His conclusion: People have an inborn conscience that they must act upon, regardless of the consequences.

The philosopher’s calligraphy, as replicated by the robot. Wang is at the center of a new propaganda drive by Xi Jinping, China’s strongest leader in decades. 

It was this advocacy of moral action that apparently appeals to Xi, who has cracked down on vice and corruption within the party’s ranks. 
Xi frequently refers to Wang, who regained favor in 1509, and then loyally served the emperor as a military leader who quashed a rebellion.
However, some see Wang, with his emphasis on following one’s internal moral compass, as a risky thinker for an authoritarian state to embrace.
“Wang Yangming can pave the way for a philosophy of autonomy — that standards don’t come from outside. that they are inner,” said Sébastien Billioud, co-author of a recent book on Confucian thought in today’s China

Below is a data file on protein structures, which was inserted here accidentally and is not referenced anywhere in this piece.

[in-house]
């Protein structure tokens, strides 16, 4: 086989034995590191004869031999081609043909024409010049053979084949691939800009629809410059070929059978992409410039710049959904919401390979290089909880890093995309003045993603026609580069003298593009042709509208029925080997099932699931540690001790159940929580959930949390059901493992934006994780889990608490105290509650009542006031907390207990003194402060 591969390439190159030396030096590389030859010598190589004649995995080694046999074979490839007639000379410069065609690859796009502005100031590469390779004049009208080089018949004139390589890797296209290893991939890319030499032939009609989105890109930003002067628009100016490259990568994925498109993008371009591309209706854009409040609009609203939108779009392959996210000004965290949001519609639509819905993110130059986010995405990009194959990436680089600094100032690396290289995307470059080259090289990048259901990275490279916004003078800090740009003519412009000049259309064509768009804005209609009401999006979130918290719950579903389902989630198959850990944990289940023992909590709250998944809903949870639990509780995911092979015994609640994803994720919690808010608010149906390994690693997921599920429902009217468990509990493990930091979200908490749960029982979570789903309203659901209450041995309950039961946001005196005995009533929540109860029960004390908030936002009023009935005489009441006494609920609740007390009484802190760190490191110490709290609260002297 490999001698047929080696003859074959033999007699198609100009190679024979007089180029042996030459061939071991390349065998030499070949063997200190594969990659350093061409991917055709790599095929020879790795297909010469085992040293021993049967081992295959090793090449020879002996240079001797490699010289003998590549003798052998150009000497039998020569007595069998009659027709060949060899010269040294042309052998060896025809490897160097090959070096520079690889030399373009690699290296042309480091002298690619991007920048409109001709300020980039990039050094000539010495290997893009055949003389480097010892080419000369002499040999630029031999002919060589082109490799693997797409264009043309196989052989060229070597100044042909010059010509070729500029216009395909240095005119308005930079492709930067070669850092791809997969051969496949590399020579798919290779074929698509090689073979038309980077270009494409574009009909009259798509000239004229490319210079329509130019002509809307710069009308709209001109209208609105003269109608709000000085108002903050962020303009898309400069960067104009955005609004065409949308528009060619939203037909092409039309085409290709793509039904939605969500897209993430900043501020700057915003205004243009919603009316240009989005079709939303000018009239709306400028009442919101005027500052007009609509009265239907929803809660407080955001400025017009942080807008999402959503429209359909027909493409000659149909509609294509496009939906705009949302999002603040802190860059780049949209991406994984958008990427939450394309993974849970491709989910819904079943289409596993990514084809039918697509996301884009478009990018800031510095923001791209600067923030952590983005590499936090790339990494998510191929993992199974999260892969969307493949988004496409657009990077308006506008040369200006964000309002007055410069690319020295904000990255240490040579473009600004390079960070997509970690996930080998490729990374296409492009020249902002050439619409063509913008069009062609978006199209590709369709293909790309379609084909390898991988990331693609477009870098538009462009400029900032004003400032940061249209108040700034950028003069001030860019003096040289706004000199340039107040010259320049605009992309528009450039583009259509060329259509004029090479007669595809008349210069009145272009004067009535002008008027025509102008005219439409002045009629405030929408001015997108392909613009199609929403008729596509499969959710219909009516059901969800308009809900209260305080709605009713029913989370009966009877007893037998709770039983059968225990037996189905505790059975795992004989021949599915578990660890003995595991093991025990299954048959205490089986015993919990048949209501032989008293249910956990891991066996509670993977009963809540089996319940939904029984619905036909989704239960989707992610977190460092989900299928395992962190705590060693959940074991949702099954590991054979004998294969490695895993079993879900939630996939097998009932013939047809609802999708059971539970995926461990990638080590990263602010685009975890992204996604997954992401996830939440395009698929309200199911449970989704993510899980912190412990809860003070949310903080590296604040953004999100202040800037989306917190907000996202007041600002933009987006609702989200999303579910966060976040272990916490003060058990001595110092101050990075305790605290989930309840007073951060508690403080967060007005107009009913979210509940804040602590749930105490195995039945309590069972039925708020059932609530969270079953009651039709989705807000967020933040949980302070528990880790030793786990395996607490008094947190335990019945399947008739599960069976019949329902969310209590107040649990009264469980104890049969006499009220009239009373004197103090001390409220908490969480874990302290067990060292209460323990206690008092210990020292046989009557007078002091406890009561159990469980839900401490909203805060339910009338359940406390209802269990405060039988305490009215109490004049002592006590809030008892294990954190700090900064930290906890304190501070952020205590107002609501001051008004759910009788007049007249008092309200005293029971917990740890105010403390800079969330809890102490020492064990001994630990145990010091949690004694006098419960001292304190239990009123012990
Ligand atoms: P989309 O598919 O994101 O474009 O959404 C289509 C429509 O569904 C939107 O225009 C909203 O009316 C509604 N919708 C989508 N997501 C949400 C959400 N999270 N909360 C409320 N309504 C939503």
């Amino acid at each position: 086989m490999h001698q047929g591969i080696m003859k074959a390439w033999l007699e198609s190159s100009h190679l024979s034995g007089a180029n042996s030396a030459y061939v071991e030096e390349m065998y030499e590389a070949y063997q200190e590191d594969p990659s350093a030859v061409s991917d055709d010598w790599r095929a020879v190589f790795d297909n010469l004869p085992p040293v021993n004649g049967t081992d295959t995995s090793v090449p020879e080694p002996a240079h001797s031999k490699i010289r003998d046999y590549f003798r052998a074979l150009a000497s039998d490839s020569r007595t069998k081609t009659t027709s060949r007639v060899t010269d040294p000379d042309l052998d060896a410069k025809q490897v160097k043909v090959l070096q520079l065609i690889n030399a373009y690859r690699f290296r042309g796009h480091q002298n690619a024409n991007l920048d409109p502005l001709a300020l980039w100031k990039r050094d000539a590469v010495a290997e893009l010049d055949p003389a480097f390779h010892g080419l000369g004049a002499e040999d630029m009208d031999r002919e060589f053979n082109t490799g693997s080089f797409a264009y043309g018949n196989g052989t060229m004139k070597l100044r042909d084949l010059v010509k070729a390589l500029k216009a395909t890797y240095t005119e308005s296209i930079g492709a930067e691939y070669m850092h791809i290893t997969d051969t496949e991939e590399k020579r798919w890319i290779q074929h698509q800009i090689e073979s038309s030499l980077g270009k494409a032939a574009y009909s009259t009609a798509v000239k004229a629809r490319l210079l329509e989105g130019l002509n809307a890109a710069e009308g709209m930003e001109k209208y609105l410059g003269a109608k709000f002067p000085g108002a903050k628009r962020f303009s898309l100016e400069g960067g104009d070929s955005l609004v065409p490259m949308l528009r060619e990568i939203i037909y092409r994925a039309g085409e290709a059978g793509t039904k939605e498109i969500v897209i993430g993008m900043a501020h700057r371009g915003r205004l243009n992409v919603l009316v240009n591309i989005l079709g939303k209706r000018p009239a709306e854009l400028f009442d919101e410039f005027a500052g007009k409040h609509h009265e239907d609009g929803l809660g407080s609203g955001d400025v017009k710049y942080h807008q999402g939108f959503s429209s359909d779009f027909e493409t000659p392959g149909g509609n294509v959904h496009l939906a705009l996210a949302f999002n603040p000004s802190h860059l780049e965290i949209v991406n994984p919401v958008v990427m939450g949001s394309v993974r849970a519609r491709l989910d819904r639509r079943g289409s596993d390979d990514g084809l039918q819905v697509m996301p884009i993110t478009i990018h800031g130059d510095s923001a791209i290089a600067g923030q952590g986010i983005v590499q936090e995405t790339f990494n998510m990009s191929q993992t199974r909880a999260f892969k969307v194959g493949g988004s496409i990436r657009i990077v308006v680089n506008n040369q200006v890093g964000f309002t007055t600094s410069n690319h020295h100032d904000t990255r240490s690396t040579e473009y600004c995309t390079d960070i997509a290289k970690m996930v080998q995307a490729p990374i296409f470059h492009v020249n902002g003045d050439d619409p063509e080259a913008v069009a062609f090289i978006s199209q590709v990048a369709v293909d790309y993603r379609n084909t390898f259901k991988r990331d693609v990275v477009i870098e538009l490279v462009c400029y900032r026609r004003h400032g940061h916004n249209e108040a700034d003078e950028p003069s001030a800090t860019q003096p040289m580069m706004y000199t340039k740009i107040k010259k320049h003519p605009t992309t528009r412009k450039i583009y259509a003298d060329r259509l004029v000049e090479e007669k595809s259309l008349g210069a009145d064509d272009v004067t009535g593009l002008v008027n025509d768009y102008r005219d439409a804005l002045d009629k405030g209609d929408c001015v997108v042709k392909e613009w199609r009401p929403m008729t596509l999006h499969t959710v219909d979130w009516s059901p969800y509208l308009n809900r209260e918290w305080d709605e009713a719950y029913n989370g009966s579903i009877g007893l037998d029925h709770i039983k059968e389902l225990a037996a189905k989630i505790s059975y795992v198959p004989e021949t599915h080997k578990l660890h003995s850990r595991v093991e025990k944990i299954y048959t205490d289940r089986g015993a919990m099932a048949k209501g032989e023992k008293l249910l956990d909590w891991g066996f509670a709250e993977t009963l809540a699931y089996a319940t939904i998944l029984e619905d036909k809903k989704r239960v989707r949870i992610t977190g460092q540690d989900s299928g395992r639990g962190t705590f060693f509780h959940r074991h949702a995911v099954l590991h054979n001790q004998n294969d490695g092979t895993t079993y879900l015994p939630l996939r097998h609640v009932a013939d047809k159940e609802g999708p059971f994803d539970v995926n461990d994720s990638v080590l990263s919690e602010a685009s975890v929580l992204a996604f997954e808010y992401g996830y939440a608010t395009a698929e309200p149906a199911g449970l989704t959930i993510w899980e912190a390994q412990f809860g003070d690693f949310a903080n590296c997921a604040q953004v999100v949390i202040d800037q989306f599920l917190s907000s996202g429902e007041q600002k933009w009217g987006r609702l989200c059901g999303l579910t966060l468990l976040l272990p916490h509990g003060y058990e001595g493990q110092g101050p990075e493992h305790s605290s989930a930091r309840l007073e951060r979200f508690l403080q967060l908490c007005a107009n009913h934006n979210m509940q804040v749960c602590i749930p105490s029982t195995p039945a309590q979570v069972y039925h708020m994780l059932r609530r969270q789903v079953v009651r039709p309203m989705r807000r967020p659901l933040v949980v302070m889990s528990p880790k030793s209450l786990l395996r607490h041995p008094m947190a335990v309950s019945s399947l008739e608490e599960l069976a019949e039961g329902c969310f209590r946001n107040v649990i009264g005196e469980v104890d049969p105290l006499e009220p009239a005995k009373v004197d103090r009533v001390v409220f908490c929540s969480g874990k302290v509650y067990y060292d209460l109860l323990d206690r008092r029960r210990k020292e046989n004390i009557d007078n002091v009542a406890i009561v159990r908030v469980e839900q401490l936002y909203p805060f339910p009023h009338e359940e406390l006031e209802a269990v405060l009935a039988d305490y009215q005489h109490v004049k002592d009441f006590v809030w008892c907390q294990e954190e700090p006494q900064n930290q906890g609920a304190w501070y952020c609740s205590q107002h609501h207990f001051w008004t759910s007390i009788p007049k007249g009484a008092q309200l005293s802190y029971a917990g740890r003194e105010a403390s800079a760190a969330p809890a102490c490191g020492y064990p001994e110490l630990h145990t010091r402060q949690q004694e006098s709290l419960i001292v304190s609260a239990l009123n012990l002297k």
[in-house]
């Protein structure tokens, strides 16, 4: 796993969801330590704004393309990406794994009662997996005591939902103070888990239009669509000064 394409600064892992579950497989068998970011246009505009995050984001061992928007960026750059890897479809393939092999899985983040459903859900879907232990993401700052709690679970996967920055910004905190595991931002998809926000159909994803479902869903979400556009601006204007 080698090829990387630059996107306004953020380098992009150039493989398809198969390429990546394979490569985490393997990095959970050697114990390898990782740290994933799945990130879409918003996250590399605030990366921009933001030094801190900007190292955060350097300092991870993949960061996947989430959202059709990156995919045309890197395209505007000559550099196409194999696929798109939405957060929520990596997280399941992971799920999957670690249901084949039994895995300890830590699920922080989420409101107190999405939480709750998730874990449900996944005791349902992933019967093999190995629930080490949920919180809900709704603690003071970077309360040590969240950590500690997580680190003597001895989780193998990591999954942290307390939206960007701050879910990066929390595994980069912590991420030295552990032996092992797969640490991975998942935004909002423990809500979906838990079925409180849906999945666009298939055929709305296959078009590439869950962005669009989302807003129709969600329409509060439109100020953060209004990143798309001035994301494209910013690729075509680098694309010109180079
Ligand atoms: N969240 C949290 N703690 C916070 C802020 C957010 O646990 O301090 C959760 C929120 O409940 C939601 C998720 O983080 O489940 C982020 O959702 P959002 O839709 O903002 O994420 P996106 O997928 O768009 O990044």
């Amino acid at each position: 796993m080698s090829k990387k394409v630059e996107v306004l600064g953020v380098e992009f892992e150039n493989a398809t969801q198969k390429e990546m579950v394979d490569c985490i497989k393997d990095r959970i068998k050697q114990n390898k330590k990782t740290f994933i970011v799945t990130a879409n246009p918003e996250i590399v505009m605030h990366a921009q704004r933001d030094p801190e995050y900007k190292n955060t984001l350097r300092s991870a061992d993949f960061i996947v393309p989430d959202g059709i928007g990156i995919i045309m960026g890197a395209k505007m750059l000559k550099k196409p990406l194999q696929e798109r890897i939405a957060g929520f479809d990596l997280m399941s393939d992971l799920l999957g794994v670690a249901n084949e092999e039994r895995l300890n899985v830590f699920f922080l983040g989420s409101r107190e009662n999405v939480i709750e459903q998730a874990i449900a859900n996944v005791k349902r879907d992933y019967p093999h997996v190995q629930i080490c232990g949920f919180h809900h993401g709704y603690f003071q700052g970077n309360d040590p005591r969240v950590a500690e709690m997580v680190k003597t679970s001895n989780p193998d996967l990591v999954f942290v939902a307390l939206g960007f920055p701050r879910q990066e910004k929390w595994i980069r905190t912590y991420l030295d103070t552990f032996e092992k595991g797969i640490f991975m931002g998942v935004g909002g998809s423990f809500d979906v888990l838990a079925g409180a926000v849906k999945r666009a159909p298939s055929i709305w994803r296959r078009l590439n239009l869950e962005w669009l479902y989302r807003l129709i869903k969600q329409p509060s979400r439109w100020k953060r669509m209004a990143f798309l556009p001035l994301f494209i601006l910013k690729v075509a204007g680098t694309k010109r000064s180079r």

“And of course autonomy is always dangerous for authoritarian regimes.
During the first decades of communist rule, Wang’s works were banned as “bourgeois.” 
Even into the 1990s, it was still risky to talk about him at academic conferences.
“We held small private meetings” to discuss Wang, recalled Zhang Xinmin, a philosophy professor at Guizhou University on the city’s outskirts. 
“We were monitored the whole time,” he said.

The cave where Wang lived near Guiyang. Xi hopes Wang’s philosophy will fill a moral void in an increasingly wealthy China.

The ban on Wang began to lift around 2000 with a revival in the popularity of Confucian studies. Then, in 2014, Xi explicitly told local leaders to promote Wang’s thoughts. 
Suddenly, Wang Yangming was China’s hottest philosopher since Marx.
“It was completely unexpected,” Professor Zhang said.
Wang’s rehabilitation has turned Guiyang into a hive of activity. 
One reason is that until a recent promotion, the province was led by one of Xi’s protégés, Chen Min’er.
Chen’s loyalty is on display at the Guiyang Confucius Academy, a vast complex of museums, fountains, dioramas and lecture halls on the city’s outskirts.